One of the remaining key areas for the evaluation of risk apportionment in the two serts of Conditions is the allocation of risks for damage to the works and the corresponding insurance provisions. They are dealt with in clauses 17 and 18 of both Books. According to sub-clause 17.2, the Contractor is required to take full responsibility for the care of the works until the Taking-Over Certificate is issued. Any loss or damage to the works is to be rectified at the Contractor’s risk and cost, unless the loss occurred due to an Employer’s risk as defined in sub-clause 17.3. In general, these risks are either events that are not under the control of the parties, such as war, rebellion, terrorism etc., or events that are caused directly or indirectly by the Employer. According to the Red Book the Employer’s risks comprise also use or occupation of the works by the Employer (sub-clause 17.3 (f)) and design of the works by the Employer (sub-clause 17.3 (g)). Corresponding to the wider allocation of risks to the Contractor under the Silver Book, these two risks, i.e. use of the works and design of the works by the Employer, as well as the Employer’s risk for unforeseeable operations of the forces of nature, have been deleted in sub-clause 17.3 of the Silver Book.[7] If the works suffer loss or damage due to an Employer’s risk, the Contractor must according to sub-clause 17.4 rectify this loss to the extent required by the Employer or the Engineer, but may be entitled to an extension of time for delay and payment of the costs of rectification. In the case of sub-clauses 17.3 (f) and (g) of the Red Book, the Contractor is additionally entitled to a reasonable profit, cf. sub-clause 17.4 (b) Red Book. In the case of the Silver Book, this issue does not arise, since paragraphs (f) and (g) are not contained in these Conditions. Nevertheless, both of the new sets of Conditions now provide in sub-clause 17.6 for the possibility of limitation of liability, as long as liability does not arise out of fraud, deliberate default or reckless misconduct by the default party. Unless otherwise stated, the insurance for the works shall be effected and maintained by the Contractor as the insuring party (sub-clause 18.2 (a) and shall cover all loss and damage from any cause not listed in sub-clause 17.3 (sub-clause 18.2 (c). This means that in the case of the Red Book the Employer’s design risk in the sense of 17.3 (g) Red Book is not covered by the Contractor’s insurance, whereas in the case of the Silver Book the Contractor has to insure the complete design risk.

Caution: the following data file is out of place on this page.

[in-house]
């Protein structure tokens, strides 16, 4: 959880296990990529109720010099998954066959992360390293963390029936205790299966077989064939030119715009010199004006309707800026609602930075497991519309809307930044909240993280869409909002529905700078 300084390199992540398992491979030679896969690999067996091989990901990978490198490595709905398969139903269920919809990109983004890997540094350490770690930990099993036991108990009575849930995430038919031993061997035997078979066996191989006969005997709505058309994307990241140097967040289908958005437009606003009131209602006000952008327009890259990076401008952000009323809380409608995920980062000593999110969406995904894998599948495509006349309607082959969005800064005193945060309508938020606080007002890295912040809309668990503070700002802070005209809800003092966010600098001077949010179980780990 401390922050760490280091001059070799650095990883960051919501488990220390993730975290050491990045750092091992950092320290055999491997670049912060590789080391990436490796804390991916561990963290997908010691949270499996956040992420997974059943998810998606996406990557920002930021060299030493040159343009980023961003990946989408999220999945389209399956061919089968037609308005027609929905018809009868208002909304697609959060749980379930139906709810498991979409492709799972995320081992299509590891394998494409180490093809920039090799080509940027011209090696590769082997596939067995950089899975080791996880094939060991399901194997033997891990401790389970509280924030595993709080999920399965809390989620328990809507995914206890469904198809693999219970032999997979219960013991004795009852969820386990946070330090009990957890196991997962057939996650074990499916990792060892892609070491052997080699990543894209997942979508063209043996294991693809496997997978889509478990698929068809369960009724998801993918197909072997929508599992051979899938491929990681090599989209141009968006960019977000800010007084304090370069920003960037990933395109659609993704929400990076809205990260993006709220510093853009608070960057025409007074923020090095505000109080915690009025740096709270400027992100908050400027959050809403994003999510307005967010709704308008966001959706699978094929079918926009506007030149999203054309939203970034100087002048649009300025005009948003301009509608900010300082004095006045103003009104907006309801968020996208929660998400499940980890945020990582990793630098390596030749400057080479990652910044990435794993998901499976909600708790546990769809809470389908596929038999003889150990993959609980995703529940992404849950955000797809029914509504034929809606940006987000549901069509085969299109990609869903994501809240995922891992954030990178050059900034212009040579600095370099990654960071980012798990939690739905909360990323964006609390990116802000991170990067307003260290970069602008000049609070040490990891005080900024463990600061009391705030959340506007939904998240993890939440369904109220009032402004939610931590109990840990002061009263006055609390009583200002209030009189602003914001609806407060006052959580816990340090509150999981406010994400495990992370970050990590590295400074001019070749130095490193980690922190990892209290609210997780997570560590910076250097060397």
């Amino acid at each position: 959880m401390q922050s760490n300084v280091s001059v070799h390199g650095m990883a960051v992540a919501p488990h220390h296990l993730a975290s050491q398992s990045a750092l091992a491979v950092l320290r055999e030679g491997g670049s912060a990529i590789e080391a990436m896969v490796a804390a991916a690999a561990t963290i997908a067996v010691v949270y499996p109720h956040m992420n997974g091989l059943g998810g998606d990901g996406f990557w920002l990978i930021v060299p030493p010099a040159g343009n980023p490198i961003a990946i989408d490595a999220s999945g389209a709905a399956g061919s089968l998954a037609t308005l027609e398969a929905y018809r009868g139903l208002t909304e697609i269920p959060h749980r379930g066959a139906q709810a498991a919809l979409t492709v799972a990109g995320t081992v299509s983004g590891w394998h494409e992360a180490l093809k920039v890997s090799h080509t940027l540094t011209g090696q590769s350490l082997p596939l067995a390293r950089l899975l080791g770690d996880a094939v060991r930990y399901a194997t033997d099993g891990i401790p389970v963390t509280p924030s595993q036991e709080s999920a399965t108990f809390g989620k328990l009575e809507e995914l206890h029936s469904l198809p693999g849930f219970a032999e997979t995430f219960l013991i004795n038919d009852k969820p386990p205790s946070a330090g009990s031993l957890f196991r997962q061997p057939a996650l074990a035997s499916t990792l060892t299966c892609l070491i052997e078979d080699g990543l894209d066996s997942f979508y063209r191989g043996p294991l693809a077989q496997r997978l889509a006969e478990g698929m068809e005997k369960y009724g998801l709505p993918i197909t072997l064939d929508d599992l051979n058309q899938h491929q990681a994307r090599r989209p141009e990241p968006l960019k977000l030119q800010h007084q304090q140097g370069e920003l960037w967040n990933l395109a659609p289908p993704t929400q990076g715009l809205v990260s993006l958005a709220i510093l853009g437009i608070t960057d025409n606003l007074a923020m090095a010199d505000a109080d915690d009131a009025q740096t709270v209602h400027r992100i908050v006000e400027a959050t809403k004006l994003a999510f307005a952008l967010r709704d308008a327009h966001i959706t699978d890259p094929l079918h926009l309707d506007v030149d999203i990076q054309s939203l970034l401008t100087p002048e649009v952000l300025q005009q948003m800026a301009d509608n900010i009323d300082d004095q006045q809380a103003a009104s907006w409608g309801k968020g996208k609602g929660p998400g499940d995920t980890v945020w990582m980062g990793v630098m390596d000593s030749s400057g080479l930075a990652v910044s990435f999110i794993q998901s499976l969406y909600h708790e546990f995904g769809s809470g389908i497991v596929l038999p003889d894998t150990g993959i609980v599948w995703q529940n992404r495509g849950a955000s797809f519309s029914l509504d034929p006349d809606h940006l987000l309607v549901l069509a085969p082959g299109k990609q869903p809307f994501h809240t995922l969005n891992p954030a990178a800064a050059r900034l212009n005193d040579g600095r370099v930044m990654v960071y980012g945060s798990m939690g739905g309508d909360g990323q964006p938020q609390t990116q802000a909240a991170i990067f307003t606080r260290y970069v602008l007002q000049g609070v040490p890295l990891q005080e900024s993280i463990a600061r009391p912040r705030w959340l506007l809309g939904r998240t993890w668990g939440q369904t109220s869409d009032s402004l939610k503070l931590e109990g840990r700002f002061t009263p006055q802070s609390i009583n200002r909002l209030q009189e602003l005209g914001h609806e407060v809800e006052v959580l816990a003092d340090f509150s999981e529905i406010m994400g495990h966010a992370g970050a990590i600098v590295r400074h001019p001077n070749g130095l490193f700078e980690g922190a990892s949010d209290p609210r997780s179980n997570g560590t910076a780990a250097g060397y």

In summary it may be said that the Silver Book allocates the risk almost to a complete extent to the Contractor. The only exceptions are the Employer’s risks listed in sub-clause 17.3. Whether this apportionment of risk proves fair or unfair cannot be stated generally and might best be evaluated according to the nature of the specific project to be carried out. It must be kept in mind that the Silver Book shall provide for a higher degree of certainty that the agreed contract price and time will not be exceeded. To achieve this, the Contractor must be given freedom in carrying out the works as far as possible, i.e. interference by the Employer or by Employer’s personal has to be reduced to a minimum. Therefore, the design responsibility is shifted completely to the Contractor, who concurrently has to bear the majority of risks. Whether this one-sided allocation of risks can be met by a higher contract price is depending on the Contractor’s strength in negotiations and his ability to assess the risks as far as possible previous to the conclusion of an agreement with the Employer. Therefore FIDIC states that the Silver Book is not suitable in circumstances where there is insufficient time for tenderers to scrutinise and check the Employer’s requirements and where construction involves substantial work in areas which tenderers cannot inspect, such as underground work[8]. In addition, one has to keep in mind that in EPC / Turnkey projects a variety of exterior factors, such as the conditions of  lenders and concessionaires, have to be met, which can make further negotiations advisable or even necessary[9].

 

Essay evaluation: 70 % (distinction)

 

[1] See Wade, FIDIC’s Standard Forms of Contract – Principles and Scope of the Four New Books, [2000] ICLR 5, 8.

[2] See Wade, [2000] ICLR 5, 19 et seq.

[3] See FIDIC, Introductory Note to the First Edition of the Conditions of Contract for EPC / Turnkey Projects.

[4] See Wade, [2000] ICLR 5, 10 et seq.

[5] Booen, The Three Major 1999 New Books, [2000] ICLR 24, 32.

[6] Booen, [2000] ICLR 24, 35.

[7] This again makes clear that the Contractor is required to be entirely responsible for the design.

[8] See FIDIC, Introductory Note to the First Edition of the Conditions of Contract for EPC / Turnkey Projects.

[9] See for example Wade, [2000] ICLR 5, 15.